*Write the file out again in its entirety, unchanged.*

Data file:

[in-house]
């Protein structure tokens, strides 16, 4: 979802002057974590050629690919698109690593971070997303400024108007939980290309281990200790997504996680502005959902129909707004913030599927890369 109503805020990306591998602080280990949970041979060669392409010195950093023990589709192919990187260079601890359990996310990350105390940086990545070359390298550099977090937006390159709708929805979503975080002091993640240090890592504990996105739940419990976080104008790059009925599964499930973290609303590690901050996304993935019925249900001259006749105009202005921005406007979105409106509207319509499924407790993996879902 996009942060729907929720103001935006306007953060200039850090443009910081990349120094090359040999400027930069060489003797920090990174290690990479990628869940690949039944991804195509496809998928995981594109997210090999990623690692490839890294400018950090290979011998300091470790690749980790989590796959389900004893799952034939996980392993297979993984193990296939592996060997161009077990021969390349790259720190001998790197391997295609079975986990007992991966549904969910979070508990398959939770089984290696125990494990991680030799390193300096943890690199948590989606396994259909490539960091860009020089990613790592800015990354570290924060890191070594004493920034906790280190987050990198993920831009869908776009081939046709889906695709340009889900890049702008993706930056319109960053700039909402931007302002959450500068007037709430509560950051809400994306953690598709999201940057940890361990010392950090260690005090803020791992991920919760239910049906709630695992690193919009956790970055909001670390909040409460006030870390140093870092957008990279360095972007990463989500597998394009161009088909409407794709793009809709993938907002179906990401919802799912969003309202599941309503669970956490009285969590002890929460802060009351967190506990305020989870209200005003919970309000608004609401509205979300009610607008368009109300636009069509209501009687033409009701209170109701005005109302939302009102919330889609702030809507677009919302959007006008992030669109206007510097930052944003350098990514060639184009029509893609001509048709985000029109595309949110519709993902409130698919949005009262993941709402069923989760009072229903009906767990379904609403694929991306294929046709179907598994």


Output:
[in-house]
């Protein structure tokens, strides 16, 4: 979802002057974590050629690919698109690593971070997303400024108007939980290309281990200790997504996680502005959902129909707004913030599927890369 109503805020990306591998602080280990949970041979060669392409010195950093023990589709192919990187260079601890359990996310990350105390940086990545070359390298550099977090937006390159709708929805979503975080002091993640240090890592504990996105739940419990976080104008790059009925599964499930973290609303590690901050996304993935019925249900001259006749105009202005921005406007979105409106509207319509499924407790993996879902 996009942060729907929720103001935006306007953060200039850090443009910081990349120094090359040999400027930069060489003797920090990174290690990479990628869940690949039944991804195509496809998928995981594109997210090999990623690692490839890294400018950090290979011998300091470790690749980790989590796959389900004893799952034939996980392993297979993984193990296939592996060997161009077990021969390349790259720190001998790197391997295609079975986990007992991966549904969910979070508990398959939770089984290696125990494990991680030799390193300096943890690199948590989606396994259909490539960091860009020089990613790592800015990354570290924060890191070594004493920034906790280190987050990198993920831009869908776009081939046709889906695709340009889900890049702008993706930056319109960053700039909402931007302002959450500068007037709430509560950051809400994306953690598709999201940057940890361990010392950090260690005090803020791992991920919760239910049906709630695992690193919009956790970055909001670390909040409460006030870390140093870092957008990279360095972007990463989500597998394009161009088909409407794709793009809709993938907002179906990401919802799912969003309202599941309503669970956490009285969590002890929460802060009351967190506990305020989870209200005003919970309000608004609401509205979300009610607008368009109300636009069509209501009687033409009701209170109701005005109302939302009102919330889609702030809507677009919302959007006008992030669109206007510097930052944003350098990514060639184009029509893609001509048709985000029109595309949110519709993902409130698919949005009262993941709402069923989760009072229903009906767990379904609403694929991306294929046709179907598994």